Essie McKenzie, of Coon Rapids, MN, is suing Walmart Stores, Inc. in U.S. Federal Court in Minnesota for negligence and wrongful death.
Ms. McKenzie’s two daughters, Ty’rah and Taraji, were asleep in McKenzie’s car while their mother shopped just after 6:00 a.m. on August 6, 2019, in the Walmart parking lot located at 8450 University Avenue NE in Fridley, MN. The car was quickly engulfed in fire that started in a Dodge camper van parked next to McKenzie’s car. Ty’rah McKenzie was rescued by emergency responders but later died from smoke inhalation and burns; her sister, Taraji, was severely injured in the conflagration. The RV caught fire from a hot propane camp stove.
Complaint allegations include Walmart failing to monitor overnight campers
The complaint alleges negligence on the part of Walmart for creating a nuisance and failing to monitor overnight campers in its parking lot. The case has significant implications for RVers who have long been welcomed to remain overnight in the retailer’s parking lots.
The suit, filed on behalf of the McKenzies by attorney William Starr of Hopkins, MN, cites specific state statutes and local ordinances that Walmart allegedly violated in allowing overnight parking at its store. Plaintiffs allege that Walmart had the capability of monitoring the parking lot and the activities of the camper van owner, Roberto Lino Hipolito, but failed to do so. Hipolito, who was not named in the litigation, was sentenced in 2020 to 120 days in jail for starting the fatal fire.
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Walmart responded to the federal court filing through its spokesman Randy Hargrove: “Our sympathies remain with the friends and family affected by this tragic incident three years ago,” he said. “We plan to defend the company and will respond appropriately to the complaint in court.”
Plaintiff McKenzie is suing for “… an amount greater than $75,000, together with interest, costs, and disbursements….” The case is pending before Magistrate Judge Elizabeth Cowan Wright in U.S. Federal Court for the District of Minnesota.
Allegations could potentially impact overnight RV campers at large retailers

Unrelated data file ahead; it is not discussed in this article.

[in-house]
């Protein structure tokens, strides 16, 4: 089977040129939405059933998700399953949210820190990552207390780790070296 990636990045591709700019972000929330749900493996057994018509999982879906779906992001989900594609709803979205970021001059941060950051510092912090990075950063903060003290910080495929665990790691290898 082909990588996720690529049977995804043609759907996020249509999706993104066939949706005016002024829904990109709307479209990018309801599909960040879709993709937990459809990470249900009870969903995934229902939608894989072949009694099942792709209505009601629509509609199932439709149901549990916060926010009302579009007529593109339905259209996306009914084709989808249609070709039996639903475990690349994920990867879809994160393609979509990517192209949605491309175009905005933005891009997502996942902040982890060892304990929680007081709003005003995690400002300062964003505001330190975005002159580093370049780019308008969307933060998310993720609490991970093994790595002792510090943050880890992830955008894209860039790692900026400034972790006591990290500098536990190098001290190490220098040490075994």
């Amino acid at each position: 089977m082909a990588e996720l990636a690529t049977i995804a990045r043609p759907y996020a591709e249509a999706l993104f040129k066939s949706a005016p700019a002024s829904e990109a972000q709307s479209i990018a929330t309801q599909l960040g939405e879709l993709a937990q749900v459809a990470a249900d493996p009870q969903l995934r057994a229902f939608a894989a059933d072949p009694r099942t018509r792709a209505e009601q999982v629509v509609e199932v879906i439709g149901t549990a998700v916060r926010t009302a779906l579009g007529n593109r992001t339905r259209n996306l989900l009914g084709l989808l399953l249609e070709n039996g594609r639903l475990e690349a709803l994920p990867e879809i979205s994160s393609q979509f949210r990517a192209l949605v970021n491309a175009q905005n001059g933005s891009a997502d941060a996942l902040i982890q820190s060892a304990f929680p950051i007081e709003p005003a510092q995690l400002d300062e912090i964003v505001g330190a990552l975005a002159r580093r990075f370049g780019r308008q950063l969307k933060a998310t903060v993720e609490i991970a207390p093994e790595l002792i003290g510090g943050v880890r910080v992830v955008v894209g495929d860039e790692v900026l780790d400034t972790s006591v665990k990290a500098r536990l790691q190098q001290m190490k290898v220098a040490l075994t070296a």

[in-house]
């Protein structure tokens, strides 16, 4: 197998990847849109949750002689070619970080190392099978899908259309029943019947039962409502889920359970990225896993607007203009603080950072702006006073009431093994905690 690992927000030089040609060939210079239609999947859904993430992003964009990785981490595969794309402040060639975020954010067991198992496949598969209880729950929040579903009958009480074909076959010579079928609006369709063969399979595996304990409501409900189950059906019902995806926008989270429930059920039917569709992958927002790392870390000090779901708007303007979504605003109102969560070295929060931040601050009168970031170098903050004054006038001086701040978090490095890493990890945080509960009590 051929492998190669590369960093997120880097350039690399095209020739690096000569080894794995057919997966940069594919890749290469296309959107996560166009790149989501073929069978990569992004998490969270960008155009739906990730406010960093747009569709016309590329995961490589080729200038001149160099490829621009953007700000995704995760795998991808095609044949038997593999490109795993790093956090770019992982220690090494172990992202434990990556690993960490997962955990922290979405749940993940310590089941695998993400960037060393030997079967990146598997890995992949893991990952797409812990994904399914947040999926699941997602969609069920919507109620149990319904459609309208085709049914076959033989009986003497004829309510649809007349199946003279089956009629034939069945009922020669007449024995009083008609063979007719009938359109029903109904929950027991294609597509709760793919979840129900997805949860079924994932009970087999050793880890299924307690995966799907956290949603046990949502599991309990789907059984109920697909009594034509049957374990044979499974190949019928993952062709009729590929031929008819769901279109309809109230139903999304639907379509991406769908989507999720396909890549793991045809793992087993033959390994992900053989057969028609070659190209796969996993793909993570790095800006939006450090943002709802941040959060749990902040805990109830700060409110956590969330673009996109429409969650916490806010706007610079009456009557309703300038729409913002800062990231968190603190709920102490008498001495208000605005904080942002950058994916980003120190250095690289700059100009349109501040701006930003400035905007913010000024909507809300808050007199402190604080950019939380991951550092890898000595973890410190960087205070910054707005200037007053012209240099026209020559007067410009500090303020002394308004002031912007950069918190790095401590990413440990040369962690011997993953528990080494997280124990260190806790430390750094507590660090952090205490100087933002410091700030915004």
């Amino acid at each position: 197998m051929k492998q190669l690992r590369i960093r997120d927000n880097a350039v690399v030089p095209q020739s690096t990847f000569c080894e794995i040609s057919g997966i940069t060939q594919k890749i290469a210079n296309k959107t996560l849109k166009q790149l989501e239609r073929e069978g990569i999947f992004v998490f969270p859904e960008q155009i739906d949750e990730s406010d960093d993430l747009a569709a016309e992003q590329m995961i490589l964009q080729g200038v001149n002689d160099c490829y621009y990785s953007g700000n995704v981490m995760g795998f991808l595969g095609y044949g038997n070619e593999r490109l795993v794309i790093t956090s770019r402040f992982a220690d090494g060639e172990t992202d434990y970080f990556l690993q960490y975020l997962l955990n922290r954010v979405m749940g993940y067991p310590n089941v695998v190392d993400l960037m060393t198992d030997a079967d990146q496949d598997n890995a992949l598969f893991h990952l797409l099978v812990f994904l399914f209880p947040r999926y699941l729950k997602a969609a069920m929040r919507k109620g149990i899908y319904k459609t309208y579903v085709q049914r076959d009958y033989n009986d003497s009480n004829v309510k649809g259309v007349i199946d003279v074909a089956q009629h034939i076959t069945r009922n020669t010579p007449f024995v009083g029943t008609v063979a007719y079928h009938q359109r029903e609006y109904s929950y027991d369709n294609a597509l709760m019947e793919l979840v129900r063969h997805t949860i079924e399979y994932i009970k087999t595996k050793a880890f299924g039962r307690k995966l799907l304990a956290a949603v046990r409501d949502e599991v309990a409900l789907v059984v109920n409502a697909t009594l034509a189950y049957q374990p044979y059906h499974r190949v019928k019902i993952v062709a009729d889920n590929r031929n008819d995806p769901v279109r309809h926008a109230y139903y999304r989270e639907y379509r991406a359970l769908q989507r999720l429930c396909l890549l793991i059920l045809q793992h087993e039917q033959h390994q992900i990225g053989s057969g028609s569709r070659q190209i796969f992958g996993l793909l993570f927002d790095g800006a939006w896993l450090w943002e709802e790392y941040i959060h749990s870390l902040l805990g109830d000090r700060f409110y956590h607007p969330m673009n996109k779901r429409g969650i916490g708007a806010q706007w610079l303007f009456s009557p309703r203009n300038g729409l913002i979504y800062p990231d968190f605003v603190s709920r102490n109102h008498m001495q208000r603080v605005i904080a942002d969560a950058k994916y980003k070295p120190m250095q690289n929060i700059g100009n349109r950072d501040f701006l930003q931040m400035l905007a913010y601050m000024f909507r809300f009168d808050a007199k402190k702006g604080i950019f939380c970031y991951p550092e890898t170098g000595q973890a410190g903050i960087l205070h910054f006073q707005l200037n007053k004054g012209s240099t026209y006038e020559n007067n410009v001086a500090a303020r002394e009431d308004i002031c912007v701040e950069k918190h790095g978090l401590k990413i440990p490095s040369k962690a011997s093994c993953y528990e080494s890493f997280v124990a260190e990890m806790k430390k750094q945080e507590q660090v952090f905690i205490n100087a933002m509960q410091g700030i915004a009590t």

Allegations in the action could potentially impact overnight RV pavement campers—not just at Walmart but at other large retailers who have historically welcomed RVers for overnight stays. The suit cites Minnesota statutes requiring campgrounds to supervise camping and ensure “orderliness and sanitation” at such facilities. It also avers that Walmart has a duty to provide personnel with the specific task to “monitor” its parking lots and the activities therein around the clock. (Most Walmart stores don’t, as they close during the late-night hours.)
For many years, RVers were often uncertain as to what the official Walmart policy was in terms of parking lot overnights. Walmart has now developed and published its RV overnight camping policy:
While we do not offer electrical services or accommodation typically necessary for RV customers, Walmart values RV travelers and considers them among our best customers. Consequently, we do permit RV parking on our store parking lots as we are able. Permission to park is extended by individual store managers based on the availability of parking space and local laws. Please contact management in each store to ensure accommodation before parking your RV.
RVtravel.com will continue to monitor the progress of this case and bring the news to you as it happens.
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